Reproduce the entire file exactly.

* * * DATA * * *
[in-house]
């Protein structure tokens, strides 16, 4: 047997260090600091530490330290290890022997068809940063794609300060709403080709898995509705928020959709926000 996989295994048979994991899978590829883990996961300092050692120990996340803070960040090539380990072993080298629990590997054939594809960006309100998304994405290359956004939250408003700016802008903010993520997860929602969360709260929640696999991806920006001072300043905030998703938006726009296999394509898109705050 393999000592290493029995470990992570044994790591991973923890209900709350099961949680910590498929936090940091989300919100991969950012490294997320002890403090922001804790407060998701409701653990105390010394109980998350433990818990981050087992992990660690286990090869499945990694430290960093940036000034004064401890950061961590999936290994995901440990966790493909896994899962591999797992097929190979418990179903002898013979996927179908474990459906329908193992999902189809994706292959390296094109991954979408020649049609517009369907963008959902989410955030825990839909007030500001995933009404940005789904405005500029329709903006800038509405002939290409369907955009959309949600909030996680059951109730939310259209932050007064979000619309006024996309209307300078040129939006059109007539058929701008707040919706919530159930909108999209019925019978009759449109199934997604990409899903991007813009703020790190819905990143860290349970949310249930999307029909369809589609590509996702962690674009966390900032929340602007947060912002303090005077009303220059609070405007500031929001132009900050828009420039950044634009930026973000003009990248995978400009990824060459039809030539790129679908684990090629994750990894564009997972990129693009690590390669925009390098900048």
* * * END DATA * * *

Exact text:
[in-house]
């Protein structure tokens, strides 16, 4: 047997260090600091530490330290290890022997068809940063794609300060709403080709898995509705928020959709926000 996989295994048979994991899978590829883990996961300092050692120990996340803070960040090539380990072993080298629990590997054939594809960006309100998304994405290359956004939250408003700016802008903010993520997860929602969360709260929640696999991806920006001072300043905030998703938006726009296999394509898109705050 393999000592290493029995470990992570044994790591991973923890209900709350099961949680910590498929936090940091989300919100991969950012490294997320002890403090922001804790407060998701409701653990105390010394109980998350433990818990981050087992992990660690286990090869499945990694430290960093940036000034004064401890950061961590999936290994995901440990966790493909896994899962591999797992097929190979418990179903002898013979996927179908474990459906329908193992999902189809994706292959390296094109991954979408020649049609517009369907963008959902989410955030825990839909007030500001995933009404940005789904405005500029329709903006800038509405002939290409369907955009959309949600909030996680059951109730939310259209932050007064979000619309006024996309209307300078040129939006059109007539058929701008707040919706919530159930909108999209019925019978009759449109199934997604990409899903991007813009703020790190819905990143860290349970949310249930999307029909369809589609590509996702962690674009966390900032929340602007947060912002303090005077009303220059609070405007500031929001132009900050828009420039950044634009930026973000003009990248995978400009990824060459039809030539790129679908684990090629994750990894564009997972990129693009690590390669925009390098900048």